The British and Irish Lions took to the field in Sydney on Saturday knowing that their place in the rugby history books would be secured if they could beat their Australian hosts.

WORD | Leigh Halfpenny... (Image | talkSPORT)

Game face | Leigh Halfpenny celebrates as the British and Irish Lions wrap up a 2-1 series win in Australia. (Image | talkSPORT)

When they left the field 80 minutes later, the Lions had a 2-1 series win and became the first side since 1997 to achieve success in the Southern Hemisphere.

First test: Lions 23 Australia 21

The first match kicked off the series in a brutal fashion, with Wallabies centre Christian Leali’ifano being stretchered off less than a minute into his international debut.

However, the intensity did not ease from there, with players from both sides feeling the full force of the other side’s attack.

It was Australia that made the first breakthrough, scrum-half Will Genia chipping over Leigh Halfpenny to set up rugby league convert Israel Folau for a score on his first international cap.

Yet this was then countered by a superb solo try from Wales winger George North, who collected a kick 60 metres from the goal line and broke through three tackles to go over in the corner.

Folau hit back with his second, but poor kicking from James O’Connor meant that the tourists led 13-12 at the break. The Wallabies’ injury troubles continued after the break, with Berrick Barnes having left the field just before half time and Pat McCabe departing shortly after the restart.

They were forced to relocate flanker Michael Hooper to centre, a weak spot that was almost immediately exploited by Alex Cuthbert to extend the Lions’ lead.

Halfpenny and fullback Kurtley Beale then exchanged penalties as the game drew to a close, with Beale closing the gap to two points. However, he sliced a penalty wide five minutes from time and then slipped when attempting to land the final kick of the game, gifting the visitors the win.

Second test: Lions 15 Australia 16

Following a 35-0 midweek dismantling of the Melbourne Rebels by a second-string side, the tourists will have been optimistic when lining up against their opponents in the south eastern city a week after their initial victory.

However, they were denied the opportunity to play the kind of free-flowing rugby that had characterised the previous game as both teams tightened up their defences. The result was a cagey kicking battle that saw Halfpenny edge past a recovered Leali’ifano to take his side to 12-9 at the break.

The Lions proceeded to ward off wave after wave of Australian pressure in the second half, and fared rather well, as their 15-9 lead ten minutes from time looked to be enough for them to seal the win.

Yet it was not to be. O’Connor set up centre Adam Ashley-Cooper to go over in the corner before Leali’ifano made the conversion from out wide to put his side ahead. The Lions responded as the clock ticked down, running a penalty to halfway where they were awarded another penalty from the ensuing ruck.

Halfpenny elected to take the shot at goal but his boot failed him at the worst possible moment, his effort falling just short and allowing the hosts to claim a one-point victory.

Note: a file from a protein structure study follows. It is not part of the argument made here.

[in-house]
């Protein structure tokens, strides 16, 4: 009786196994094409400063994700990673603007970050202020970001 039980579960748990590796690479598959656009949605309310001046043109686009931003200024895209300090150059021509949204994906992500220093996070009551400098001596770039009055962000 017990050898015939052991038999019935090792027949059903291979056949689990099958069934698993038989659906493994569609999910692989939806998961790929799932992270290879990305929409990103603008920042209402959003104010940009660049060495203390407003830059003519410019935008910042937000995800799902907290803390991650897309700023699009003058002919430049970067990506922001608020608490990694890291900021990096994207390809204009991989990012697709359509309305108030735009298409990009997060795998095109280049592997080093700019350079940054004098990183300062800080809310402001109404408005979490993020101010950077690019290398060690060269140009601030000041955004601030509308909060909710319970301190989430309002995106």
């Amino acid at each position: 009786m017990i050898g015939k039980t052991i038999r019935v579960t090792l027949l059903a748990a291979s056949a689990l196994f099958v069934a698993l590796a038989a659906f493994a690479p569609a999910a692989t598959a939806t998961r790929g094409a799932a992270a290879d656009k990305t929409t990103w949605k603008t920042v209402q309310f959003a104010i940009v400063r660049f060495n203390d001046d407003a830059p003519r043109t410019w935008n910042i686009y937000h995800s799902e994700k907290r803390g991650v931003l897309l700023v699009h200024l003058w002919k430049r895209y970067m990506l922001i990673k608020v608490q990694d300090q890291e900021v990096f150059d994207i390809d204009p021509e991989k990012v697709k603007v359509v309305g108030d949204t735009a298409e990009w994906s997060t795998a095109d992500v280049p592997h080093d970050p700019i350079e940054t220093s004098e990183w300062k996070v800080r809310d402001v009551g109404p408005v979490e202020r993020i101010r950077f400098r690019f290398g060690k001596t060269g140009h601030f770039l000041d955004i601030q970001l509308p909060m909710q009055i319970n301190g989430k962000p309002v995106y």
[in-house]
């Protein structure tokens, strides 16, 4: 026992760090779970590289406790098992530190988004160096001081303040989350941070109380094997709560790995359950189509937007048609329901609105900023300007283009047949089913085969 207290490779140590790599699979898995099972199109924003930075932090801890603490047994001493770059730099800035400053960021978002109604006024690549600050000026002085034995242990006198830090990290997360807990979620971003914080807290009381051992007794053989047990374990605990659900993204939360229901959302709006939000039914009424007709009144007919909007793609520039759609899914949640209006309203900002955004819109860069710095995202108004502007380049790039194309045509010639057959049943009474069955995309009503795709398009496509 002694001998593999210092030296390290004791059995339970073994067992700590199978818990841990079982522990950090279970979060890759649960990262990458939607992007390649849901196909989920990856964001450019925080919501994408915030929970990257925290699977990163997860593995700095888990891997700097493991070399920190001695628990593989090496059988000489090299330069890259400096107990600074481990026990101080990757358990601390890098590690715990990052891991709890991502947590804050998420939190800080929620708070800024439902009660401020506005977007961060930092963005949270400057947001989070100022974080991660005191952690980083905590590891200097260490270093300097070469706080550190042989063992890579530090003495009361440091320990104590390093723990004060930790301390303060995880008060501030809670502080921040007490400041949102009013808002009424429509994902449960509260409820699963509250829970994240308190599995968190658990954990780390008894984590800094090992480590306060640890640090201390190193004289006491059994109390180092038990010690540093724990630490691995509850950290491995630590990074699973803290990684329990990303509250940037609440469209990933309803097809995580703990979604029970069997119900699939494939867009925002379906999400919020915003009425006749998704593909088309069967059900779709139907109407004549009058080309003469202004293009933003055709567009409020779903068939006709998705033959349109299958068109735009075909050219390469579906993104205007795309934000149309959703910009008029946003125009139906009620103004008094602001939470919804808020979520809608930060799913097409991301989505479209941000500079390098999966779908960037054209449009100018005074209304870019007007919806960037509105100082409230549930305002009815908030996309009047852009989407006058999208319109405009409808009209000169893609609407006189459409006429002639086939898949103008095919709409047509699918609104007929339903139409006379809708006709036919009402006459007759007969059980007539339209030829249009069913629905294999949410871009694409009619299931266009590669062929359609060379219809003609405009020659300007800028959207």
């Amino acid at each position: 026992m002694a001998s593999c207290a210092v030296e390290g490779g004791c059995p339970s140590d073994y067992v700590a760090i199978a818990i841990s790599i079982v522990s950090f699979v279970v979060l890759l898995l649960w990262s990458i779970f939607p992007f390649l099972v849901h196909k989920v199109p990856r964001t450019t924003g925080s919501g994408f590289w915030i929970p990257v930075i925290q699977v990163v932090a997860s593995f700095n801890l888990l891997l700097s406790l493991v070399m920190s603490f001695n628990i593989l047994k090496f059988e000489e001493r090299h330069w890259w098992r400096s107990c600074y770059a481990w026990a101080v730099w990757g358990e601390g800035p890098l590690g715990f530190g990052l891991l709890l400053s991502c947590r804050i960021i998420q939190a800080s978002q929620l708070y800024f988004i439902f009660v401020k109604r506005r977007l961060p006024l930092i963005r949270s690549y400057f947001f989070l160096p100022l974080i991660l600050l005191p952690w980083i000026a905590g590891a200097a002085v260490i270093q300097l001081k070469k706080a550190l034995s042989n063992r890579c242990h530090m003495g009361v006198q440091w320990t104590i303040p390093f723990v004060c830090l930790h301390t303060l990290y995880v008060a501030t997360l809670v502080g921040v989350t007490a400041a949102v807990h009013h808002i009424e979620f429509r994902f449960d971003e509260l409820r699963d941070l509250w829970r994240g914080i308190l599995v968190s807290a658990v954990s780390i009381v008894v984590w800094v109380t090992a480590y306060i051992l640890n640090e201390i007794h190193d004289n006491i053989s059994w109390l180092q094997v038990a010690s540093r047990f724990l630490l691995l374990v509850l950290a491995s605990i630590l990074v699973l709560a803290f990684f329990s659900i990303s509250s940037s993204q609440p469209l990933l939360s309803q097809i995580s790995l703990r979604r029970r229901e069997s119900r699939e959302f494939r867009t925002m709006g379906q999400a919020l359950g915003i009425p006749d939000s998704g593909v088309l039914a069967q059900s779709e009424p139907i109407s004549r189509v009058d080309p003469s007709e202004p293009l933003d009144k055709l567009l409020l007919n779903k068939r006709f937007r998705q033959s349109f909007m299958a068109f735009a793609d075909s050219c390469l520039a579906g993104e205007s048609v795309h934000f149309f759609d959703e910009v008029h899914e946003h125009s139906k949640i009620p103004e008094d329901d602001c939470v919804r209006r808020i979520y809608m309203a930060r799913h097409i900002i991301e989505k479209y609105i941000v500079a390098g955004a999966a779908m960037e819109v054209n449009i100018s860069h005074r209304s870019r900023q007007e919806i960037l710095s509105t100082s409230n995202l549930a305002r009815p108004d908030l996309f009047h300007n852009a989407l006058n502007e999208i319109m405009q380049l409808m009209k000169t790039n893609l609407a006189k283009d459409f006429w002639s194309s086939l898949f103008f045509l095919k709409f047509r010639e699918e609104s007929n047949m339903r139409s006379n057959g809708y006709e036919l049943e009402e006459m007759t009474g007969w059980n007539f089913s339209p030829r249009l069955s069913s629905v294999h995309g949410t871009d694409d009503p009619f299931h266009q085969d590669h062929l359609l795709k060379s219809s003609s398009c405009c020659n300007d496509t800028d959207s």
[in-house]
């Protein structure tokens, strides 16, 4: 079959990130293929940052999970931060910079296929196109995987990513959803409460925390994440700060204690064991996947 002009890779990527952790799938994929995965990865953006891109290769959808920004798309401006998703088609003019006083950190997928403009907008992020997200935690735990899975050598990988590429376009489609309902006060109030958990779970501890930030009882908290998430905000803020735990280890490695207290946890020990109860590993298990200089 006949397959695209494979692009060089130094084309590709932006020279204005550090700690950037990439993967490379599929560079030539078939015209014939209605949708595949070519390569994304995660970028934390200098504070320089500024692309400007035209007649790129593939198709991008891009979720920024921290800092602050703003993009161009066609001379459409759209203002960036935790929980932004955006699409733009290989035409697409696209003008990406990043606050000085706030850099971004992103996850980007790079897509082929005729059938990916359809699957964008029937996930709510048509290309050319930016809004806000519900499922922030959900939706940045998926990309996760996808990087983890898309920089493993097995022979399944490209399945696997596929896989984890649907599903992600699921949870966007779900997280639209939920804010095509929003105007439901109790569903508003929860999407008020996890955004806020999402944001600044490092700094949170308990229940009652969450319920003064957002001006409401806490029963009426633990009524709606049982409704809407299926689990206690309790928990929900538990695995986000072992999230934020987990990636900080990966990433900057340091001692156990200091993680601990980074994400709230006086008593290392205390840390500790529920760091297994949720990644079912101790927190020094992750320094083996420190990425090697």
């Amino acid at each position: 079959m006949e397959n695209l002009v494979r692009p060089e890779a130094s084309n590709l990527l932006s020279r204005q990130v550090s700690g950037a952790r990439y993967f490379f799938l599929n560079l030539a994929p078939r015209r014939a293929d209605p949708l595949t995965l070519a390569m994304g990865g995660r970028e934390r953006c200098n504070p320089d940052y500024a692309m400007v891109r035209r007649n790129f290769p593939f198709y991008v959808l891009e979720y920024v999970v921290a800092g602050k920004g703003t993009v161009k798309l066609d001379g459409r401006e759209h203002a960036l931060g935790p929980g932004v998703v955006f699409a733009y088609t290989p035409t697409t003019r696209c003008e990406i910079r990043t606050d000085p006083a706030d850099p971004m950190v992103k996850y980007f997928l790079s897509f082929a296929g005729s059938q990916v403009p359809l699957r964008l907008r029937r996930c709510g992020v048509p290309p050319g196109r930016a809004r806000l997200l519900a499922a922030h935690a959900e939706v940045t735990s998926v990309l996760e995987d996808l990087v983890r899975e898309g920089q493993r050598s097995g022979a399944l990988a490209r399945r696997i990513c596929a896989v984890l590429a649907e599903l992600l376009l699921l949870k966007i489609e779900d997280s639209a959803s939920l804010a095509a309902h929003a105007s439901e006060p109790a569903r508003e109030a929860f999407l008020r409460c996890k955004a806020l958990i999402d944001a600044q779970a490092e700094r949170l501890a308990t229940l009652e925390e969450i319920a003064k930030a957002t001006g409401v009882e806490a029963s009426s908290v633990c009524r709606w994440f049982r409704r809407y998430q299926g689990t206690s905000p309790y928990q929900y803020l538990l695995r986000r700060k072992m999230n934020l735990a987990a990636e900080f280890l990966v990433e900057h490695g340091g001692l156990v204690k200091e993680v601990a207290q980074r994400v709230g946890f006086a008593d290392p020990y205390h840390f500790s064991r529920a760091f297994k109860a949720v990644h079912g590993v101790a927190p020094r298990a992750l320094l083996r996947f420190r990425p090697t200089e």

Third test: Lions 41 Australia 16

The deciding match was played in front of a packed ANZ Stadium in Sydney, with the Lions hoping to make history with a win and the Aussies looking to defend their honour.

With victory in sight, the tourists got off to the best-possible start, with Northampton-bound prop Alex Corbisiero bludgeoning over after a good run by Alun-Wyn Jones took the Lions to the opposition goal line.

Halfpenny then added four penalties to a try from O’Connor and kicks from Leali’ifano to leave the hosts trailing 19-10 at half time.

It was in the second half that the visitors kicked on in attack. Having seen their lead eaten away to three points, Halfpenny eased the tension with another penalty before the floodgates opened.

The first try came when Ireland fly-half Jonathan Sexton went over to extend the lead, finishing a move he started after having taken a pass from Halfpenny out wide. Halfpenny then set up another try, this time putting North through in the corner.

Finally, replacement scrum-half Conor Murray set up Jamie Roberts in midfield for the giant Welsh centre to crash over and seal an emphatic win long before the game was over.

The series triumph exceeded all expectations for Lions fans that had seen the representative side lose three tours in a row between 2001 and 2009. This generation of British players, however, had the quality to pull through against strong opposition and clicked when it counted the most.

Player of the series: Leigh Halfpenny

There are very few more complete players in the game at the moment than Halfpenny. The young Welsh fullback was in the form of his life during the tour, with his 49 test points surpassing fellow Welshman Neil Jenkins’ record tally of 41.

What is more, his performance was not just about the goal kicking: he was electric in attack, both with his running and play making, and far more solid in defence than his comparatively small build would suggest he could be.

In short, Halfpenny did not put a foot wrong the entire time he was on the pitch, and stood out among a collection of world-class players.

Honourable mentions go to Sexton and Jonathan Davies for their exceptional attacking play, Dan Lydiate and Tommy Bowe for playing so well after long periods of injury, and Brian O’Driscoll and Adam Jones, who could celebrate the end of their Lions’ careers in style.

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